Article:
If you ever had a complaint from a customer that something on your website is preventing them from buying, you are not alone and in fact, you are lucky. Usually, users will just leave and purchase what they need from the shop “next door”.
In this article, we are going to talk about what you can do to have fewer problems discovered by your clients, and more discovered by you or your team.
How e-commerce sites are usually tested
Over the past months, we have been researching how e-shop owners and their teams are testing their websites. From our discussions with entrepreneurs, developers and agencies, we noticed that this activity often turns out to be time-consuming and repetitive.
The most common approaches we heard were:
- regularly checking if a shop is up and running
- going through the main flow manually to make sure it still works after the latest changes
After this research, we came to one important conclusion: with this strategy, it was hard to ensure that the critical functionalities are working at any point. This leads to a huge concern about customers finding functionality issues which they most probably won’t report, they’ll abandon the shop altogether instead.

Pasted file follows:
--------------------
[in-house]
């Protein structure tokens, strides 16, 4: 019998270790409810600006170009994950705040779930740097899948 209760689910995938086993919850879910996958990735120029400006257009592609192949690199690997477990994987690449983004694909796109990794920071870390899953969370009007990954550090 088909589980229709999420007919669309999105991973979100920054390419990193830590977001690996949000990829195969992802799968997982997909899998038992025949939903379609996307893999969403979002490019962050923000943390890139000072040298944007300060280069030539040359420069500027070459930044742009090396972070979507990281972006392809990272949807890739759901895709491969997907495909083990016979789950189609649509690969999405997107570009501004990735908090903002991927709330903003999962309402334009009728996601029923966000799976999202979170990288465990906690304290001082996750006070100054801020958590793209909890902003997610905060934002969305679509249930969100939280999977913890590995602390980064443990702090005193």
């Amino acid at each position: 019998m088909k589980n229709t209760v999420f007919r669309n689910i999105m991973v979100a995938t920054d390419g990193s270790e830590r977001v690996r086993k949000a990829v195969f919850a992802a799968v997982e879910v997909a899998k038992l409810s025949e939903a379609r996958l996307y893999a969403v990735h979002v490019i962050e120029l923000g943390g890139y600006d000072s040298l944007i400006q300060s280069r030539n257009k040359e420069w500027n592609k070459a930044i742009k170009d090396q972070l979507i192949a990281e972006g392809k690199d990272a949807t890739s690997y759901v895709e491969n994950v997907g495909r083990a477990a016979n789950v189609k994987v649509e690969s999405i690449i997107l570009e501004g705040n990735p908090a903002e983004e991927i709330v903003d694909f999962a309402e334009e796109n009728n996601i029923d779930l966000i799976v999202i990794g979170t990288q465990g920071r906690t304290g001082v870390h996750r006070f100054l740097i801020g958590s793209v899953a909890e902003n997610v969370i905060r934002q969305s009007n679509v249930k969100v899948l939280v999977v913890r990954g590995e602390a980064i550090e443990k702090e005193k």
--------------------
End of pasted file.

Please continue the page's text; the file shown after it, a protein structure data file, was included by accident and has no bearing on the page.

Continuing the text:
How automation and state model based testing can help e-commerce sites
When testing an online shop manually we try to think about the user’s behavior and simulate it as close as possible with the limited time and resources we have. Most of the time the test flow covered looks like this:
However, users can be very imaginative in choosing routes to navigate through a site. They can have hard to predict journeys and take different routes to reach their goals. Instead of the simple, linear flow below, a user will most likely do the following:
In order to get closer to simulating the user’s behavior we improved our testing strategy by adding a few extra steps:
- Modeling, to define and visualize every possible state the site can have
- Automation, to be able to schedule tests and automatically explore all the states of the e-commerce website
- Randomness, to cover both the common and unexpected paths a user can take through the site
We incorporated this approach in ShopWalker which is an automated testing service with the following functionalities:
- test a shop end-to-end to ensure that every part of the user journey is working on staging and live environments
- support testing on mobile devices and different browsers
- send alerts to inform shop owners if any critical functionality is down
- show detailed reports of each run with what was covered and what has failed
- gather cumulative statistics over time showing the risky areas, where failures are most common
Reach out to us
If you want to be among the first ones trying out ShopWalker or give us any feedback send us an email to email@example.com
Let us know of your perspective about e-commerce testing. We’ll make sure to incorporate any suggestions.